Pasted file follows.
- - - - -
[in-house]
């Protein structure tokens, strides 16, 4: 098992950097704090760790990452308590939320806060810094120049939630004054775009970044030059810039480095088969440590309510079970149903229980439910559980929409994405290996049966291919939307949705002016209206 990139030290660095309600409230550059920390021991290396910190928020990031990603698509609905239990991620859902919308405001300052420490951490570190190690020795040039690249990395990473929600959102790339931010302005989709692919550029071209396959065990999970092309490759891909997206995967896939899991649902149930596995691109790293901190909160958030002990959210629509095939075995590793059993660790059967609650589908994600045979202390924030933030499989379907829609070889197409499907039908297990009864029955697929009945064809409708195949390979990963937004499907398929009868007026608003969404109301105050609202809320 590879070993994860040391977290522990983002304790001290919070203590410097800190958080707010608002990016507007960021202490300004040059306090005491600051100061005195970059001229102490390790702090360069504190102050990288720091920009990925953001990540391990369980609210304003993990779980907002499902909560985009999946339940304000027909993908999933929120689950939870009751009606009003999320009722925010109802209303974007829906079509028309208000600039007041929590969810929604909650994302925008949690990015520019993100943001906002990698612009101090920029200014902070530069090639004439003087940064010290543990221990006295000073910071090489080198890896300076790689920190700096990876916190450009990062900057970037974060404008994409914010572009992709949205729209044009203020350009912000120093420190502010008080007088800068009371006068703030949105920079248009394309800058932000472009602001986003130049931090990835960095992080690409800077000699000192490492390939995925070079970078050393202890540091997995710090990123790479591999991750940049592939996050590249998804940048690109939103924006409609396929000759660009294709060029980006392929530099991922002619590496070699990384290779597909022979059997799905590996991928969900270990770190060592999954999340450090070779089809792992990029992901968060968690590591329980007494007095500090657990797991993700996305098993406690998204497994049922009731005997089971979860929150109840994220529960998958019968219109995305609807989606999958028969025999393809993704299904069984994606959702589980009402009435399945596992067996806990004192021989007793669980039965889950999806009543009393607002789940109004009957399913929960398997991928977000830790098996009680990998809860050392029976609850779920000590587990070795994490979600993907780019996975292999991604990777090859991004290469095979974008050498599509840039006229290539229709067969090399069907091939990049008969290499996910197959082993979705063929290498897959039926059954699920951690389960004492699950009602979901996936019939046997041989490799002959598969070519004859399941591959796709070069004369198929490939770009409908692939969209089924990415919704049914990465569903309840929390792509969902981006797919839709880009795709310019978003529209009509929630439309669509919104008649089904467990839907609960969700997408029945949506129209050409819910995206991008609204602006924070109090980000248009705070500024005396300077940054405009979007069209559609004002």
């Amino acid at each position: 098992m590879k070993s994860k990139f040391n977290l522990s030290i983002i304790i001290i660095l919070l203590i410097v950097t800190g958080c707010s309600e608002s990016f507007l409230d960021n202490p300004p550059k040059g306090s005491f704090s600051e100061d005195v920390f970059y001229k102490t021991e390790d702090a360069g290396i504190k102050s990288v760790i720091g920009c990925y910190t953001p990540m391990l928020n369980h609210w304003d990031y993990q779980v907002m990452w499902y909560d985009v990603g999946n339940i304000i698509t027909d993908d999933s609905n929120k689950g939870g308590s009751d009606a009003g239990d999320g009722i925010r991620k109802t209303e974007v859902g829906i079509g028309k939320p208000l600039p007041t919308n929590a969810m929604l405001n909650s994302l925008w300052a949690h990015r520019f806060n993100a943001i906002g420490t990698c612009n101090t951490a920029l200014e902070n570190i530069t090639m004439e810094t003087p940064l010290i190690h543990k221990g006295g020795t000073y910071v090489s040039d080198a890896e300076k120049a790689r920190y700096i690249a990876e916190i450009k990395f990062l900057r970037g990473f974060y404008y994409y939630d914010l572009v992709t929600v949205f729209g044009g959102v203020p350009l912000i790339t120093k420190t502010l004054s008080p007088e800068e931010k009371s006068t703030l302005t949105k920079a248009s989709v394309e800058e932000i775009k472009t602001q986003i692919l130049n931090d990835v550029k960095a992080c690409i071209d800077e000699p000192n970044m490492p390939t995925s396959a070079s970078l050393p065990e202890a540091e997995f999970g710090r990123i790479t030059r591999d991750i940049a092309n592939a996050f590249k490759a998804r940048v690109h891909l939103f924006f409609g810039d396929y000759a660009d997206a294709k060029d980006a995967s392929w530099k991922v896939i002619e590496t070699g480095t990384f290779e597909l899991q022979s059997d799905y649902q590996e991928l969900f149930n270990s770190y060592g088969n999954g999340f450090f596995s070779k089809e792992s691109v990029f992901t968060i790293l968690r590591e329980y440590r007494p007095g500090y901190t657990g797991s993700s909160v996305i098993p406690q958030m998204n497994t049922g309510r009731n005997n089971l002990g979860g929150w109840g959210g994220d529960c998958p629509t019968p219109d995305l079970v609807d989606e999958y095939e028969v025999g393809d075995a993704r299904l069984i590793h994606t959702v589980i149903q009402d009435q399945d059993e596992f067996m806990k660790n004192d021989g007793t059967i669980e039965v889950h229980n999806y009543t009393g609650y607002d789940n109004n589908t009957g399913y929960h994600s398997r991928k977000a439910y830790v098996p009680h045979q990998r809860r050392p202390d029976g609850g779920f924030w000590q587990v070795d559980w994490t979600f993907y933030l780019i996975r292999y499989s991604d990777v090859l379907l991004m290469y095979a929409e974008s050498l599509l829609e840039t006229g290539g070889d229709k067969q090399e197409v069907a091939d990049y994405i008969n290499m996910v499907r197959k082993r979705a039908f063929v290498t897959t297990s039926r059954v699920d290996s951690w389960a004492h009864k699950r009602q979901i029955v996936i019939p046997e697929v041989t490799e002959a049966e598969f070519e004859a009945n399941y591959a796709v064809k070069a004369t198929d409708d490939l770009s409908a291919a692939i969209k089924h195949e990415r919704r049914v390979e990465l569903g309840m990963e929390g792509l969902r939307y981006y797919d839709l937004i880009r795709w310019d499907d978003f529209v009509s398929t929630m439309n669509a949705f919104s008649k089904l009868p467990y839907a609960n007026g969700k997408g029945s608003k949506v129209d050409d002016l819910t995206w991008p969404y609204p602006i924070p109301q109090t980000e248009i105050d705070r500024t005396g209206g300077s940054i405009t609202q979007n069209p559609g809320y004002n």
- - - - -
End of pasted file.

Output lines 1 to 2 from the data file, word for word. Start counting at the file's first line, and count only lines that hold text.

[in-house]
């Protein structure tokens, strides 16, 4: 098992950097704090760790990452308590939320806060810094120049939630004054775009970044030059810039480095088969440590309510079970149903229980439910559980929409994405290996049966291919939307949705002016209206 990139030290660095309600409230550059920390021991290396910190928020990031990603698509609905239990991620859902919308405001300052420490951490570190190690020795040039690249990395990473929600959102790339931010302005989709692919550029071209396959065990999970092309490759891909997206995967896939899991649902149930596995691109790293901190909160958030002990959210629509095939075995590793059993660790059967609650589908994600045979202390924030933030499989379907829609070889197409499907039908297990009864029955697929009945064809409708195949390979990963937004499907398929009868007026608003969404109301105050609202809320 590879070993994860040391977290522990983002304790001290919070203590410097800190958080707010608002990016507007960021202490300004040059306090005491600051100061005195970059001229102490390790702090360069504190102050990288720091920009990925953001990540391990369980609210304003993990779980907002499902909560985009999946339940304000027909993908999933929120689950939870009751009606009003999320009722925010109802209303974007829906079509028309208000600039007041929590969810929604909650994302925008949690990015520019993100943001906002990698612009101090920029200014902070530069090639004439003087940064010290543990221990006295000073910071090489080198890896300076790689920190700096990876916190450009990062900057970037974060404008994409914010572009992709949205729209044009203020350009912000120093420190502010008080007088800068009371006068703030949105920079248009394309800058932000472009602001986003130049931090990835960095992080690409800077000699000192490492390939995925070079970078050393202890540091997995710090990123790479591999991750940049592939996050590249998804940048690109939103924006409609396929000759660009294709060029980006392929530099991922002619590496070699990384290779597909022979059997799905590996991928969900270990770190060592999954999340450090070779089809792992990029992901968060968690590591329980007494007095500090657990797991993700996305098993406690998204497994049922009731005997089971979860929150109840994220529960998958019968219109995305609807989606999958028969025999393809993704299904069984994606959702589980009402009435399945596992067996806990004192021989007793669980039965889950999806009543009393607002789940109004009957399913929960398997991928977000830790098996009680990998809860050392029976609850779920000590587990070795994490979600993907780019996975292999991604990777090859991004290469095979974008050498599509840039006229290539229709067969090399069907091939990049008969290499996910197959082993979705063929290498897959039926059954699920951690389960004492699950009602979901996936019939046997041989490799002959598969070519004859399941591959796709070069004369198929490939770009409908692939969209089924990415919704049914990465569903309840929390792509969902981006797919839709880009795709310019978003529209009509929630439309669509919104008649089904467990839907609960969700997408029945949506129209050409819910995206991008609204602006924070109090980000248009705070500024005396300077940054405009979007069209559609004002």